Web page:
Exposure to Violence in Adolescence Linked to Intimate Partner Violence, Mental Distress Later in Life

Two people holding hands.

New Research from Elyse Thulin

PhD Student in Health Behavior and Health Education

People who experienced violence as children at home and in their community are at higher risk for violence with their partners later in life, new research shows. 

Four separate studies recently published by the University of Michigan School of Public Health look at intimate partner violence from different perspectives with two focusing on adolescent populations and two on adult populations. 

The researchers explored intimate partner violence at the individual level, but also looked at factors that influence the experience of violence at the community level both in adolescence and adulthood. The studies were conducted in Michigan.

The research found that electronic dating aggression such as electronic monitoring, pressuring a partner to take intimate photos and bullying, overlap with other well-known forms of adolescent dating violence including verbal, physical and sexual violence, and highlight the need for timely interventions, said first author Elyse Thulin, a doctoral candidate at the University of Michigan School of Public Health. 

The team also found evidence that exposure to community-level violence in adolescence is a substantial risk factor that predicts violence with intimate partners in adulthood. 

The most recent of the studies shows that individuals who are exposed to higher levels of violence in their community during adolescence are at a higher risk for intimate partner violence exposure 15 years later. 

The research team also found that the influence of exposure to violence on intimate partner violence in adulthood was mediated by mental distress in early adulthood. This is a notable finding, providing possible opportunities for intervention at adolescence and early adulthood to mitigate the risk of intimate partner violence in adulthood, Thulin said. 

"Dating violence is a prevalent problem in adolescence," she said. "One in four individuals who experience intimate partner violence will experience it before the age of 17. It begins early and it's a really important developmental time frame to really think about constructively for intervention work but also prevention work."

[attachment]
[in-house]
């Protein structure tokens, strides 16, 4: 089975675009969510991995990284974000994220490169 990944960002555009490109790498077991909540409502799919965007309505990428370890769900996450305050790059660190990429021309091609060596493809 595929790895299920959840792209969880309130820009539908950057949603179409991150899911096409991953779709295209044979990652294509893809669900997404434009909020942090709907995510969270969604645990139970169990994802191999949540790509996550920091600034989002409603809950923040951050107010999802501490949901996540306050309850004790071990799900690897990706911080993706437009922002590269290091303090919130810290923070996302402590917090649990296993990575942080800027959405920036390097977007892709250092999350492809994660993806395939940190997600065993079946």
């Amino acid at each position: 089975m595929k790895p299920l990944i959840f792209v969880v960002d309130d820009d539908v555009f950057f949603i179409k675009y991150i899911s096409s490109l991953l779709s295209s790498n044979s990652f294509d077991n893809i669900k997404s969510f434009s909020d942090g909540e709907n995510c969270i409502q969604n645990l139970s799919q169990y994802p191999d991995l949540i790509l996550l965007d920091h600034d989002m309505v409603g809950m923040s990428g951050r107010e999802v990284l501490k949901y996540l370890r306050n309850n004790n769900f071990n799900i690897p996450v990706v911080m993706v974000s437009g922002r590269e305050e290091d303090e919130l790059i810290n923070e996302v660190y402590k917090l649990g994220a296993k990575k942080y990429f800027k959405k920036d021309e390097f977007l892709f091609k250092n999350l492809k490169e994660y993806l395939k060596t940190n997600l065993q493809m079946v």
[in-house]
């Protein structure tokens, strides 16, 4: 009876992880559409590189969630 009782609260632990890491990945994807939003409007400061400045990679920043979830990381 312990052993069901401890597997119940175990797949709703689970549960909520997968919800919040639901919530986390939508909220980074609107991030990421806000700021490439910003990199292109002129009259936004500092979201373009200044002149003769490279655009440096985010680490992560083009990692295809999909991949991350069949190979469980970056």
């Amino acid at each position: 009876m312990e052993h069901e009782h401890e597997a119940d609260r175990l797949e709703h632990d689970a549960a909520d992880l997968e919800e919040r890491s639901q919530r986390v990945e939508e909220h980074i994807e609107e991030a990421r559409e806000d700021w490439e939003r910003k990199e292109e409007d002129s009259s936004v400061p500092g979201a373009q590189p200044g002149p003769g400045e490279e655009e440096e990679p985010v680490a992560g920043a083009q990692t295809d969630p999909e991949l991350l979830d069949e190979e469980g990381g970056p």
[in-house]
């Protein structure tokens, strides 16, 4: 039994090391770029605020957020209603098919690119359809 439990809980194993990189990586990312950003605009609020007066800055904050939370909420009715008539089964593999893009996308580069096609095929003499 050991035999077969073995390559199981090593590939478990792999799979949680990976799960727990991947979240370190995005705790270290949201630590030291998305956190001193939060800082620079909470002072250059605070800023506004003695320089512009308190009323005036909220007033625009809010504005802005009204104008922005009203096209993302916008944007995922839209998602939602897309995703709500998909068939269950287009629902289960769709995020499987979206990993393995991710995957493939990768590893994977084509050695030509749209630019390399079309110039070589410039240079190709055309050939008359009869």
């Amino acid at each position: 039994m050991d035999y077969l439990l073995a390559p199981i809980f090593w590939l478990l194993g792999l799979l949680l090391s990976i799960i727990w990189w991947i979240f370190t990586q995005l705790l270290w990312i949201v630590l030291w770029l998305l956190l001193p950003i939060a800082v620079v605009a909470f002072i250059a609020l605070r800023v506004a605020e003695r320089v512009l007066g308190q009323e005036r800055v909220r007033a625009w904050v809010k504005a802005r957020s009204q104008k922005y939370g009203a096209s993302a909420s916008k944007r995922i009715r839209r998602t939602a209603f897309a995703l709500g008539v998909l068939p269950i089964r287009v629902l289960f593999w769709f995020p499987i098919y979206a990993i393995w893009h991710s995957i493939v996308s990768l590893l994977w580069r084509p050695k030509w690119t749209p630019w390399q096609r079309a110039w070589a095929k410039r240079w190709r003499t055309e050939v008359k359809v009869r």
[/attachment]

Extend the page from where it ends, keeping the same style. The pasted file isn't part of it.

The studies show individuals who are exposed to high levels of violence in adolescence—a notable adolescent stressor—were consistently associated with mental distress in emerging adulthood. 

While previous research has shown that negative neighborhood factors predicted intimate partner violence, more positive perceptions of neighborhood are also associated with lower levels of  intimate partner violence when controlling for factors such as alcohol and substance abuse, neighborhood violence and economic need. 

Thulin said children and teens learn how to set boundaries and what to do when one doesn't feel safe either physically or emotionally from those surrounding them, which sets the tone for their own relationship as they become independent.

"These are interpersonal skills that we're not really taught in school. So we learn them from our families, from our communities, from what we're reading and what we're seeing on TV. What we're listening to on the radio," she said. "These experiences can influence people for a very long time.

"Once an individual has more of those personal experiences, they can pull from their own history to kind of decide what is OK within their relationships, what's expected and how to resolve challenges that arise. Adolescence, in particular, is a really important time to understand how these relationships are beginning so that these behaviors are not perpetuated."

Co-authors of the University of Michigan studies included Justin Heinze, Hsing-Fang Hsieh, Kathleen Howe, Alison Miller, Marc Zimmerman and Paul Fleming of the University of Michigan Public Health; Yasamin Kusunoki of the University of Michigan School of Nursing; Poco Kernsmith of Wayne State University; and Joanne Smith-Darden of Michigan State University. 

Abstract: Adolescent Exposure to Violence and Intimate-Partner Violence Mediated by Mental Distress (Journal of Applied Developmental Psychology, January-February 2021)

Related research: Adolescent Risk of Dating Violence and Electronic Dating Abuse: A Latent Class Analysis (Journal of Youth and Adolescence, December 2020)

Adolescent Adverse Childhood Experiences and Risk of Adult Intimate Partner Violence (American Journal of Preventive Medicine, November 2020) 

Perceived Neighborhood Characteristics and Experiences of Intimate Partner Violence: A Multilevel Analysis (Journal of Interpersonal Violence, February 2020)